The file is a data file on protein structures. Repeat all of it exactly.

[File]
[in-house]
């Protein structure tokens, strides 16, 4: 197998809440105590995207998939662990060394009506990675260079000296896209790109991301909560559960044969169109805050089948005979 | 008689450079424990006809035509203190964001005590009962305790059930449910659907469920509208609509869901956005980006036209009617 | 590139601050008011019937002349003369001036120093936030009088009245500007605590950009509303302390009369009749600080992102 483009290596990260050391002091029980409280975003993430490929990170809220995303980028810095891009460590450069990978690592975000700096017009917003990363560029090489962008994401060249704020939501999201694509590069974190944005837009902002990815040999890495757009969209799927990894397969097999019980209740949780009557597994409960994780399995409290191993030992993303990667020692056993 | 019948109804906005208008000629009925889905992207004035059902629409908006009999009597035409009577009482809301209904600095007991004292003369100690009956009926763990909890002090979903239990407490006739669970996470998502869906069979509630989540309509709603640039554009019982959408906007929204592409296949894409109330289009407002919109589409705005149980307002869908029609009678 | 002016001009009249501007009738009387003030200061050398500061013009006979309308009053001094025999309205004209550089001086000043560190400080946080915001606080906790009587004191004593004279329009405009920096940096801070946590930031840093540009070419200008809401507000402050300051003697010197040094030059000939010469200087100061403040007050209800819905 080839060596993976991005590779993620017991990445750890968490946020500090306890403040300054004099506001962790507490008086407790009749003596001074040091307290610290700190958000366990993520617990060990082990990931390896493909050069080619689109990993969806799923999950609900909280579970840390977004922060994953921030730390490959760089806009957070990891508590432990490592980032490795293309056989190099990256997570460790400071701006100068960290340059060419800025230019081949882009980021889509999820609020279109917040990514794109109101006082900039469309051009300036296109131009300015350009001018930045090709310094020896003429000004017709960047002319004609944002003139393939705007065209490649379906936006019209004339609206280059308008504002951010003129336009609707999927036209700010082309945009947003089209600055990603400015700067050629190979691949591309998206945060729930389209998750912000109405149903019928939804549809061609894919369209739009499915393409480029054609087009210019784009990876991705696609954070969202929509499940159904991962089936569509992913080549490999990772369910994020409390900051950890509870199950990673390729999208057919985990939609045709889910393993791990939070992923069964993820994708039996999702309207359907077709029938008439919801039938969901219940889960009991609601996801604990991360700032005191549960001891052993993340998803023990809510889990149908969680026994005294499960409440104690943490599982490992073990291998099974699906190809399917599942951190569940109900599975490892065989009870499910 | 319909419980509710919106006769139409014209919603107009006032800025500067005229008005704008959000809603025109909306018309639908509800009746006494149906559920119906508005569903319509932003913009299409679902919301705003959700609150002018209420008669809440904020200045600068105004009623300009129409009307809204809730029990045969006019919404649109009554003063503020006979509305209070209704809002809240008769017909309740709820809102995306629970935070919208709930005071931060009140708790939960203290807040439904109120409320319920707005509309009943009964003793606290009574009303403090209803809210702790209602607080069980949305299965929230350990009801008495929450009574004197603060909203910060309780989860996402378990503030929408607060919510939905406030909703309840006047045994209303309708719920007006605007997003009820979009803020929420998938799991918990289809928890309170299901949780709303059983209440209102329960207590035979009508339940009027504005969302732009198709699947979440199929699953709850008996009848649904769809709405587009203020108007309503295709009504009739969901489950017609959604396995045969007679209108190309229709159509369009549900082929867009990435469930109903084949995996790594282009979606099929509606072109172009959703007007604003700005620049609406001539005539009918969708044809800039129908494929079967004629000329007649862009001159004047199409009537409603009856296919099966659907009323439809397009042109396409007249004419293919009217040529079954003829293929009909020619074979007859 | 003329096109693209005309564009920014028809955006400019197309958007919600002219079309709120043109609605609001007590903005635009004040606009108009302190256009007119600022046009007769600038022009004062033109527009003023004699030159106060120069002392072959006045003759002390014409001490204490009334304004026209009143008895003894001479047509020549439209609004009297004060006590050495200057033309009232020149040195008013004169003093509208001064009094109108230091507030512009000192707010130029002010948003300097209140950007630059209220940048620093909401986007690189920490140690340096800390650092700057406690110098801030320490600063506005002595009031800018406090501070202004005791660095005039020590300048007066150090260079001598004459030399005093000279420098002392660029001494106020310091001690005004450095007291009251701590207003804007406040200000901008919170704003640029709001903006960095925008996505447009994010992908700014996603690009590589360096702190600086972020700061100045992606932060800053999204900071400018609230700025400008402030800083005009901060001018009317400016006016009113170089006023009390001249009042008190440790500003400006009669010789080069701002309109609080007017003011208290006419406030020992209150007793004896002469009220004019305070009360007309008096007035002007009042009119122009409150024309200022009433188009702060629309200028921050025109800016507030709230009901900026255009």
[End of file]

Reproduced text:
[in-house]
């Protein structure tokens, strides 16, 4: 197998809440105590995207998939662990060394009506990675260079000296896209790109991301909560559960044969169109805050089948005979 | 008689450079424990006809035509203190964001005590009962305790059930449910659907469920509208609509869901956005980006036209009617 | 590139601050008011019937002349003369001036120093936030009088009245500007605590950009509303302390009369009749600080992102 483009290596990260050391002091029980409280975003993430490929990170809220995303980028810095891009460590450069990978690592975000700096017009917003990363560029090489962008994401060249704020939501999201694509590069974190944005837009902002990815040999890495757009969209799927990894397969097999019980209740949780009557597994409960994780399995409290191993030992993303990667020692056993 | 019948109804906005208008000629009925889905992207004035059902629409908006009999009597035409009577009482809301209904600095007991004292003369100690009956009926763990909890002090979903239990407490006739669970996470998502869906069979509630989540309509709603640039554009019982959408906007929204592409296949894409109330289009407002919109589409705005149980307002869908029609009678 | 002016001009009249501007009738009387003030200061050398500061013009006979309308009053001094025999309205004209550089001086000043560190400080946080915001606080906790009587004191004593004279329009405009920096940096801070946590930031840093540009070419200008809401507000402050300051003697010197040094030059000939010469200087100061403040007050209800819905 080839060596993976991005590779993620017991990445750890968490946020500090306890403040300054004099506001962790507490008086407790009749003596001074040091307290610290700190958000366990993520617990060990082990990931390896493909050069080619689109990993969806799923999950609900909280579970840390977004922060994953921030730390490959760089806009957070990891508590432990490592980032490795293309056989190099990256997570460790400071701006100068960290340059060419800025230019081949882009980021889509999820609020279109917040990514794109109101006082900039469309051009300036296109131009300015350009001018930045090709310094020896003429000004017709960047002319004609944002003139393939705007065209490649379906936006019209004339609206280059308008504002951010003129336009609707999927036209700010082309945009947003089209600055990603400015700067050629190979691949591309998206945060729930389209998750912000109405149903019928939804549809061609894919369209739009499915393409480029054609087009210019784009990876991705696609954070969202929509499940159904991962089936569509992913080549490999990772369910994020409390900051950890509870199950990673390729999208057919985990939609045709889910393993791990939070992923069964993820994708039996999702309207359907077709029938008439919801039938969901219940889960009991609601996801604990991360700032005191549960001891052993993340998803023990809510889990149908969680026994005294499960409440104690943490599982490992073990291998099974699906190809399917599942951190569940109900599975490892065989009870499910 | 319909419980509710919106006769139409014209919603107009006032800025500067005229008005704008959000809603025109909306018309639908509800009746006494149906559920119906508005569903319509932003913009299409679902919301705003959700609150002018209420008669809440904020200045600068105004009623300009129409009307809204809730029990045969006019919404649109009554003063503020006979509305209070209704809002809240008769017909309740709820809102995306629970935070919208709930005071931060009140708790939960203290807040439904109120409320319920707005509309009943009964003793606290009574009303403090209803809210702790209602607080069980949305299965929230350990009801008495929450009574004197603060909203910060309780989860996402378990503030929408607060919510939905406030909703309840006047045994209303309708719920007006605007997003009820979009803020929420998938799991918990289809928890309170299901949780709303059983209440209102329960207590035979009508339940009027504005969302732009198709699947979440199929699953709850008996009848649904769809709405587009203020108007309503295709009504009739969901489950017609959604396995045969007679209108190309229709159509369009549900082929867009990435469930109903084949995996790594282009979606099929509606072109172009959703007007604003700005620049609406001539005539009918969708044809800039129908494929079967004629000329007649862009001159004047199409009537409603009856296919099966659907009323439809397009042109396409007249004419293919009217040529079954003829293929009909020619074979007859 | 003329096109693209005309564009920014028809955006400019197309958007919600002219079309709120043109609605609001007590903005635009004040606009108009302190256009007119600022046009007769600038022009004062033109527009003023004699030159106060120069002392072959006045003759002390014409001490204490009334304004026209009143008895003894001479047509020549439209609004009297004060006590050495200057033309009232020149040195008013004169003093509208001064009094109108230091507030512009000192707010130029002010948003300097209140950007630059209220940048620093909401986007690189920490140690340096800390650092700057406690110098801030320490600063506005002595009031800018406090501070202004005791660095005039020590300048007066150090260079001598004459030399005093000279420098002392660029001494106020310091001690005004450095007291009251701590207003804007406040200000901008919170704003640029709001903006960095925008996505447009994010992908700014996603690009590589360096702190600086972020700061100045992606932060800053999204900071400018609230700025400008402030800083005009901060001018009317400016006016009113170089006023009390001249009042008190440790500003400006009669010789080069701002309109609080007017003011208290006419406030020992209150007793004896002469009220004019305070009360007309008096007035002007009042009119122009409150024309200022009433188009702060629309200028921050025109800016507030709230009901900026255009």